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Hewitt, P. (2000). Face to Face: Therapy as Ethics by Paul Gordon. Published by Constable, London, 1999; 190 pages; £15.99 hardback. Brit. J. Psychother., 16(3):365-366.

(2000). British Journal of Psychotherapy, 16(3):365-366

Book Reviews

Face to Face: Therapy as Ethics by Paul Gordon. Published by Constable, London, 1999; 190 pages; £15.99 hardback

Review by:
Philip Hewitt

Although Paul Gordon has not claimed this directly, Face to Face is a book for all psychotherapists. This book is the assembly of a core ethical and theoretical position and unavoidably addresses some difficult questions about the current state of psychotherapy. Whilst Gordon is as suspicious of ‘caring’ (p. 21) as he is of the ‘odour of sanctimony’ (p. 21) as motive forces in psychotherapy, this is a book about ethics, morals and sharing responsibility for what is happening around us in a fast and inexorably changing professional climate. In this sense it is a book with great care for the practice of psychotherapy.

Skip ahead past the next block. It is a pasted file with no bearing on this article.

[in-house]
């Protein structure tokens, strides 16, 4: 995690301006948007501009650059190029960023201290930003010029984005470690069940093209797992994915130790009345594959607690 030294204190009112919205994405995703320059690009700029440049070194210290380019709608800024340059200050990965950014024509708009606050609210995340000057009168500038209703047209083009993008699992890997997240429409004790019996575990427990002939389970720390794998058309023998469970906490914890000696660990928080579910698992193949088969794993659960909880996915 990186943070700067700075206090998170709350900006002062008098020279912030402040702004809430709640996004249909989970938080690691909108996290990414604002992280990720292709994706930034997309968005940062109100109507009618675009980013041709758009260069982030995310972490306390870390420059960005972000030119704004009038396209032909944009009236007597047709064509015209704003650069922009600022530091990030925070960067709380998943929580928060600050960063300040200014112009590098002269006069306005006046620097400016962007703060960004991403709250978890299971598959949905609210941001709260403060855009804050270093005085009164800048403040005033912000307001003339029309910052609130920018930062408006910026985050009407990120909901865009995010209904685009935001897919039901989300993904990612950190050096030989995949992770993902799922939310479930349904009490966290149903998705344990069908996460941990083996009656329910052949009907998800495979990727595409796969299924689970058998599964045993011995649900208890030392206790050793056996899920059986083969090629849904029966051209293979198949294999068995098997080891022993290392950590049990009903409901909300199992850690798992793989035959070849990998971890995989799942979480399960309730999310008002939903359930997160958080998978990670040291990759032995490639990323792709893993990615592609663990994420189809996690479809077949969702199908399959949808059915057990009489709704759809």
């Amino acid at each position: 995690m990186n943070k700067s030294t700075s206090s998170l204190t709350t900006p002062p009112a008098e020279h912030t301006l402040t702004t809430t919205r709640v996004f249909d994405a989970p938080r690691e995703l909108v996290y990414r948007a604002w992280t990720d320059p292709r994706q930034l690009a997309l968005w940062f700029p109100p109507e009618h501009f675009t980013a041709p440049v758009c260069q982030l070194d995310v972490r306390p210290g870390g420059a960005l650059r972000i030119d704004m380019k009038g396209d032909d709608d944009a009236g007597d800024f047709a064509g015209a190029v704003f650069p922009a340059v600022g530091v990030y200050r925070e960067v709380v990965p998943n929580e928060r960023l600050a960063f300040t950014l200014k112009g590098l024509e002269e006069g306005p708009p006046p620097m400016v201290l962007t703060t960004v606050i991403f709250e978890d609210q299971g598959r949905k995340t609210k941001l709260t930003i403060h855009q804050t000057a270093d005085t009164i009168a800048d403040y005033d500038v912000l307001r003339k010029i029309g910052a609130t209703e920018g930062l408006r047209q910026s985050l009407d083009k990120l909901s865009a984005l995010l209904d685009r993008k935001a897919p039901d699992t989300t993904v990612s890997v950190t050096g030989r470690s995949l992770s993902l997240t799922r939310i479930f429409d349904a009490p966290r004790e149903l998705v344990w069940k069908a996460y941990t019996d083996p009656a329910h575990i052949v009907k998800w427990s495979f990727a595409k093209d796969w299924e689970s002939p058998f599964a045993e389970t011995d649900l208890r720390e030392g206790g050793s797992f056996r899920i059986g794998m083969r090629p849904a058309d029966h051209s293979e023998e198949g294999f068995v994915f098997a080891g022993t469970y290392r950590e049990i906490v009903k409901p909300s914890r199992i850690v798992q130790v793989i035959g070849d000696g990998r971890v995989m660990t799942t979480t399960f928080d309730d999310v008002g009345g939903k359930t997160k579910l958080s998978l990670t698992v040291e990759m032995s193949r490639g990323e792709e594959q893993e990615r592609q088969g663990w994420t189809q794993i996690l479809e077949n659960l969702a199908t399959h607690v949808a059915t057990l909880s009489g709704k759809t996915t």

It is not a book of clinical or just theoretical material but, as Gordon says, he has drawn upon all his experience as a therapist and this important work is carefully and sensitively informed by it. It is an ethical statement implicating the subjective commitment of the author to his work. The illusive object of psychotherapy is the subject of discussion. It is a problem which the author admits he does not offer as a direct question because he fears misinterpretation. The misinterpretation is that he would be misunderstood as saying what psychotherapy is rather than inviting the individual to discover for himself how he might be ‘Face to Face’ in a psychotherapeutic relationship, and by this he means something real, meaningful and essentially human. He does not eschew the couch but, inspired by the work of Emmanuel Levinas, he is making another point.

[This is a summary excerpt from the full text of the journal article. The full text of the document is available to journal subscribers on the publisher's website here.]

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